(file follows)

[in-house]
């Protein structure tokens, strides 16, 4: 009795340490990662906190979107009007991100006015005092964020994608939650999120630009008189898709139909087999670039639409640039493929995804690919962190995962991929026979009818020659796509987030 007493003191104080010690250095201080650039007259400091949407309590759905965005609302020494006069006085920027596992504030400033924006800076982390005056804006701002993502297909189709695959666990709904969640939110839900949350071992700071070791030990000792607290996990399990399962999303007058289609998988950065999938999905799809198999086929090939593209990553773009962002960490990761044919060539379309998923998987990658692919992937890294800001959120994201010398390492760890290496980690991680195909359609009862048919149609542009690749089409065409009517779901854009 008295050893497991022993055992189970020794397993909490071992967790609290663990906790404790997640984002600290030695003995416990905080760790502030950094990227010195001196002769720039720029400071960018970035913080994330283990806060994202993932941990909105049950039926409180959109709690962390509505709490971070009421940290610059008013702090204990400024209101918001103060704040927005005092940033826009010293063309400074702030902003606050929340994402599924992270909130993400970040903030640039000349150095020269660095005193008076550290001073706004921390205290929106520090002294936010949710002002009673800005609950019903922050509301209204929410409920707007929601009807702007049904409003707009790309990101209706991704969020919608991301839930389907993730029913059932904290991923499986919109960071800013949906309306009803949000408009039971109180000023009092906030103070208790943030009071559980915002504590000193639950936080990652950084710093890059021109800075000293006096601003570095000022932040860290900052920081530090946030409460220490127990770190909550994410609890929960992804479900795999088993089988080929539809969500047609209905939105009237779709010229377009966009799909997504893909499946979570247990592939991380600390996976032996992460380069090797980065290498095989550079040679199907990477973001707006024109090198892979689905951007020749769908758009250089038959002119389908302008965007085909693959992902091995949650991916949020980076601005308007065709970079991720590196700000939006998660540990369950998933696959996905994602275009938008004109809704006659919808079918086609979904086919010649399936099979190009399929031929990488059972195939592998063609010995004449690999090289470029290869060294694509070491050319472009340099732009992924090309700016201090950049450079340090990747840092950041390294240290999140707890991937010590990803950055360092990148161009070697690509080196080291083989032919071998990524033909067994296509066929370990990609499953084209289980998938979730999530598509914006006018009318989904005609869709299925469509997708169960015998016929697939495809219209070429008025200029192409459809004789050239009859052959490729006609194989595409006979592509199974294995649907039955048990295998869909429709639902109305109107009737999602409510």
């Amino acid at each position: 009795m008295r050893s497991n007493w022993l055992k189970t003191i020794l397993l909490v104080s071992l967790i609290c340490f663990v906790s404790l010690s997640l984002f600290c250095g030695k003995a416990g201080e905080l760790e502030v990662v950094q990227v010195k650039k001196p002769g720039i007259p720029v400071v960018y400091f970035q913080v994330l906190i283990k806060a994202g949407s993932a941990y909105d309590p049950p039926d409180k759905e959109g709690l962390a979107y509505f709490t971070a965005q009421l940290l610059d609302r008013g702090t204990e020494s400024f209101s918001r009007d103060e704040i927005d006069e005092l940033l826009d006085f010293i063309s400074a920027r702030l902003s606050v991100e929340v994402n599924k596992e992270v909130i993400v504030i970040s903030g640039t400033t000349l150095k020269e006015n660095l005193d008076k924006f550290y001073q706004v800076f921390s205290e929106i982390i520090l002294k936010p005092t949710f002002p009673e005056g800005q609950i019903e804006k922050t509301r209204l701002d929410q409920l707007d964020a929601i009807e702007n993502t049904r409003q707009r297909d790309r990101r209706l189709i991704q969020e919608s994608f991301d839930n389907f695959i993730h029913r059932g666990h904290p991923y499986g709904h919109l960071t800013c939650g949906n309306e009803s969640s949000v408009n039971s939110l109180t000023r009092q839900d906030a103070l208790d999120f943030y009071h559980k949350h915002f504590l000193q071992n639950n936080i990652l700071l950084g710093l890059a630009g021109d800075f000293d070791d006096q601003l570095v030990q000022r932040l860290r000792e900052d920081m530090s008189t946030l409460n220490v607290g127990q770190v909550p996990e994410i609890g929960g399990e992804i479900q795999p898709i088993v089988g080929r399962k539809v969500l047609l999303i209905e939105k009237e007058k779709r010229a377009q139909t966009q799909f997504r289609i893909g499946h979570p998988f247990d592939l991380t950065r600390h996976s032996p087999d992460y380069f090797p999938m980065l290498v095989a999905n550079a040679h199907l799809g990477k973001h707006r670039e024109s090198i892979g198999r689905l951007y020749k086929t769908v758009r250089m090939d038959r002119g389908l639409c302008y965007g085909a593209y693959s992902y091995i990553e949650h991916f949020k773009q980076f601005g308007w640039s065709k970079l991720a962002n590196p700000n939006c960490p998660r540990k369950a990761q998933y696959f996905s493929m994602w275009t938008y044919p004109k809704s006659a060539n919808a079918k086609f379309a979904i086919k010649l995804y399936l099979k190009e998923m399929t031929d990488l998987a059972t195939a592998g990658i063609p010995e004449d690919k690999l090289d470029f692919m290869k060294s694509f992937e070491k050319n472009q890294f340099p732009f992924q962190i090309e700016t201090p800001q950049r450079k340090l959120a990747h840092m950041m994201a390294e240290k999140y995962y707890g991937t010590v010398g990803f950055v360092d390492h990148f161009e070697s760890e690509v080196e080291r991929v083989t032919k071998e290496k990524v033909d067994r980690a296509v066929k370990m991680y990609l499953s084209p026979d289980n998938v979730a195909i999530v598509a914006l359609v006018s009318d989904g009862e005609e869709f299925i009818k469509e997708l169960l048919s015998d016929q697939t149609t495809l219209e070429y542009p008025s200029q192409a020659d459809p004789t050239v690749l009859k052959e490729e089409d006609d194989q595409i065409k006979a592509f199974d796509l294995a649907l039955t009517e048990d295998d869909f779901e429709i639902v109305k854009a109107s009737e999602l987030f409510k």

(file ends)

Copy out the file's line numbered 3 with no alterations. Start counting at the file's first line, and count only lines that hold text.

């Amino acid at each position: 009795m008295r050893s497991n007493w022993l055992k189970t003191i020794l397993l909490v104080s071992l967790i609290c340490f663990v906790s404790l010690s997640l984002f600290c250095g030695k003995a416990g201080e905080l760790e502030v990662v950094q990227v010195k650039k001196p002769g720039i007259p720029v400071v960018y400091f970035q913080v994330l906190i283990k806060a994202g949407s993932a941990y909105d309590p049950p039926d409180k759905e959109g709690l962390a979107y509505f709490t971070a965005q009421l940290l610059d609302r008013g702090t204990e020494s400024f209101s918001r009007d103060e704040i927005d006069e005092l940033l826009d006085f010293i063309s400074a920027r702030l902003s606050v991100e929340v994402n599924k596992e992270v909130i993400v504030i970040s903030g640039t400033t000349l150095k020269e006015n660095l005193d008076k924006f550290y001073q706004v800076f921390s205290e929106i982390i520090l002294k936010p005092t949710f002002p009673e005056g800005q609950i019903e804006k922050t509301r209204l701002d929410q409920l707007d964020a929601i009807e702007n993502t049904r409003q707009r297909d790309r990101r209706l189709i991704q969020e919608s994608f991301d839930n389907f695959i993730h029913r059932g666990h904290p991923y499986g709904h919109l960071t800013c939650g949906n309306e009803s969640s949000v408009n039971s939110l109180t000023r009092q839900d906030a103070l208790d999120f943030y009071h559980k949350h915002f504590l000193q071992n639950n936080i990652l700071l950084g710093l890059a630009g021109d800075f000293d070791d006096q601003l570095v030990q000022r932040l860290r000792e900052d920081m530090s008189t946030l409460n220490v607290g127990q770190v909550p996990e994410i609890g929960g399990e992804i479900q795999p898709i088993v089988g080929r399962k539809v969500l047609l999303i209905e939105k009237e007058k779709r010229a377009q139909t966009q799909f997504r289609i893909g499946h979570p998988f247990d592939l991380t950065r600390h996976s032996p087999d992460y380069f090797p999938m980065l290498v095989a999905n550079a040679h199907l799809g990477k973001h707006r670039e024109s090198i892979g198999r689905l951007y020749k086929t769908v758009r250089m090939d038959r002119g389908l639409c302008y965007g085909a593209y693959s992902y091995i990553e949650h991916f949020k773009q980076f601005g308007w640039s065709k970079l991720a962002n590196p700000n939006c960490p998660r540990k369950a990761q998933y696959f996905s493929m994602w275009t938008y044919p004109k809704s006659a060539n919808a079918k086609f379309a979904i086919k010649l995804y399936l099979k190009e998923m399929t031929d990488l998987a059972t195939a592998g990658i063609p010995e004449d690919k690999l090289d470029f692919m290869k060294s694509f992937e070491k050319n472009q890294f340099p732009f992924q962190i090309e700016t201090p800001q950049r450079k340090l959120a990747h840092m950041m994201a390294e240290k999140y995962y707890g991937t010590v010398g990803f950055v360092d390492h990148f161009e070697s760890e690509v080196e080291r991929v083989t032919k071998e290496k990524v033909d067994r980690a296509v066929k370990m991680y990609l499953s084209p026979d289980n998938v979730a195909i999530v598509a914006l359609v006018s009318d989904g009862e005609e869709f299925i009818k469509e997708l169960l048919s015998d016929q697939t149609t495809l219209e070429y542009p008025s200029q192409a020659d459809p004789t050239v690749l009859k052959e490729e089409d006609d194989q595409i065409k006979a592509f199974d796509l294995a649907l039955t009517e048990d295998d869909f779901e429709i639902v109305k854009a109107s009737e999602l987030f409510k």